Brown told QSR earlier that brands added to the Inspire system could be quick service or casual, franchised or corporate, national or regional. They just need to be unique to the market and have runway to grow.
This is essential to unlocking where Inspire is headed, why Jimmy John’s made sense, and who could be next. Brown told the WSJ he envisioned buying no more than 10 chains, but with systemwide sales between $1 billion–$4.5 billion each. There are quite a few big hitters left that fit the bill.
“If you think about the framework around how you approach a brand and how you approach executing on that, in many ways it’s very similar, right?” Brown said to QSR. “Yes, one brand has a different service model than the other. But at the core … whether it be culinary, whether it be labor scheduling, whether it be marketing, all those core skill sets are fundamentally similar. And we can learn from each other.”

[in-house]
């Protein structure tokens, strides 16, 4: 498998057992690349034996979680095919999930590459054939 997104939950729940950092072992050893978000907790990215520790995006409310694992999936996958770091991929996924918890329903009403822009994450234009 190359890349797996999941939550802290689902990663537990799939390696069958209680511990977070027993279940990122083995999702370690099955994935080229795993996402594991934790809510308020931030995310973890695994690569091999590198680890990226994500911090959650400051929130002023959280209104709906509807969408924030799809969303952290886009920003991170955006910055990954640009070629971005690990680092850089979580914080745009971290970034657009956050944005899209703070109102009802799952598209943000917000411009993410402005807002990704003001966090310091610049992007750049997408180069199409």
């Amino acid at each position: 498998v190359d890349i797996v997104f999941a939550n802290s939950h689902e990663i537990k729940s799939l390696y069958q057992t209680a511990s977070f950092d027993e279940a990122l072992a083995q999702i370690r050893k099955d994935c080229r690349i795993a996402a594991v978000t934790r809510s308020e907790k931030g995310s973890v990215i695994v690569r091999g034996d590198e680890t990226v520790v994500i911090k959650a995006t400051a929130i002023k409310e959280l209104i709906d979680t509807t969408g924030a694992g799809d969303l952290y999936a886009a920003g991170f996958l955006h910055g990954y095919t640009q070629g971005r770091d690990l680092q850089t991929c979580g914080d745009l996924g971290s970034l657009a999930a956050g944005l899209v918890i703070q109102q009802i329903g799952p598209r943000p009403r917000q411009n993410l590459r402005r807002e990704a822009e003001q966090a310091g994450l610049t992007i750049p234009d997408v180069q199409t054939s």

Jimmy John’s deal had a unique twist to it simply because Roark bought a majority stake in 2016. At the time, the sandwich brand was valued at roughly $2.3 billion when Roark’s stake included a minority share in the brand owned by private-equity firm Weston Presidio.
By acquiring Jimmy John’s (for an undisclosed amount) the company essentially transferred the business from one Roark entity to another. The chain changed hands but ultimately remained under the control of Roark.
At the end of 2018, 2,748 of Jimmy John’s 2,803 restaurants were franchised. That likely appeals to Roark as well, which has investments in Carvel, Auntie Anne’s, and Carl’s Jr. The company led Wingstop Inc. to a public offering in 2015 after owning a majority for five years. It paid $200 million for Jamba in 2018 (now FOCUS Brands run).
Roark founder Neal Aronson co-founded US Franchise Systems, a hotel brands operator, before taking the private-equity route as well.
And just generally speaking, private equity and fast food have been on a tear in 2019, and the dynamic is ripe for Inspire to pounce. In the first nine months of the year, per PitchBook, private-equity deal value in the sector approached $5.35 billion. In all of 2012, it was just $3.17 billion.